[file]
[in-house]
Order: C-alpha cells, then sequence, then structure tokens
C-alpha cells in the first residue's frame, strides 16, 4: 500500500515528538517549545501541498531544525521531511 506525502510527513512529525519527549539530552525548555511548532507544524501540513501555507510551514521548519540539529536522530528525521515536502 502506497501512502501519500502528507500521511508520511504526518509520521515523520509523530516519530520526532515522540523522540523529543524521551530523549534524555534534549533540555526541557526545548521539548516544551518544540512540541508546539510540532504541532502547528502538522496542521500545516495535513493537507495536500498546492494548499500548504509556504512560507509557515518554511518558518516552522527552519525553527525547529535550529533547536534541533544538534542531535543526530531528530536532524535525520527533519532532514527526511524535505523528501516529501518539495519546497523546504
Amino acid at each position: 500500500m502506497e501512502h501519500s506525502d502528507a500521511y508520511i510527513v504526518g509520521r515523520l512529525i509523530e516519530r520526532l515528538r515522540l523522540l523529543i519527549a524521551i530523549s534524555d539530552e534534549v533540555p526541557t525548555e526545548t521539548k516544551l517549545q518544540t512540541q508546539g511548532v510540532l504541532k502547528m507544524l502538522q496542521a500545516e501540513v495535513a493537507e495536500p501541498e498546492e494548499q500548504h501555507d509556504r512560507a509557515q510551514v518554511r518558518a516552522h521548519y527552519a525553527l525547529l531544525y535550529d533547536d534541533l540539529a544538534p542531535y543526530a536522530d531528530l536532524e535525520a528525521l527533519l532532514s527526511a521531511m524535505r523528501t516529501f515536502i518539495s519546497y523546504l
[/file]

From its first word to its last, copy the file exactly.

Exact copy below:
[in-house]
Order: C-alpha cells, then sequence, then structure tokens
C-alpha cells in the first residue's frame, strides 16, 4: 500500500515528538517549545501541498531544525521531511 506525502510527513512529525519527549539530552525548555511548532507544524501540513501555507510551514521548519540539529536522530528525521515536502 502506497501512502501519500502528507500521511508520511504526518509520521515523520509523530516519530520526532515522540523522540523529543524521551530523549534524555534534549533540555526541557526545548521539548516544551518544540512540541508546539510540532504541532502547528502538522496542521500545516495535513493537507495536500498546492494548499500548504509556504512560507509557515518554511518558518516552522527552519525553527525547529535550529533547536534541533544538534542531535543526530531528530536532524535525520527533519532532514527526511524535505523528501516529501518539495519546497523546504
Amino acid at each position: 500500500m502506497e501512502h501519500s506525502d502528507a500521511y508520511i510527513v504526518g509520521r515523520l512529525i509523530e516519530r520526532l515528538r515522540l523522540l523529543i519527549a524521551i530523549s534524555d539530552e534534549v533540555p526541557t525548555e526545548t521539548k516544551l517549545q518544540t512540541q508546539g511548532v510540532l504541532k502547528m507544524l502538522q496542521a500545516e501540513v495535513a493537507e495536500p501541498e498546492e494548499q500548504h501555507d509556504r512560507a509557515q510551514v518554511r518558518a516552522h521548519y527552519a525553527l525547529l531544525y535550529d533547536d534541533l540539529a544538534p542531535y543526530a536522530d531528530l536532524e535525520a528525521l527533519l532532514s527526511a521531511m524535505r523528501t516529501f515536502i518539495s519546497y523546504l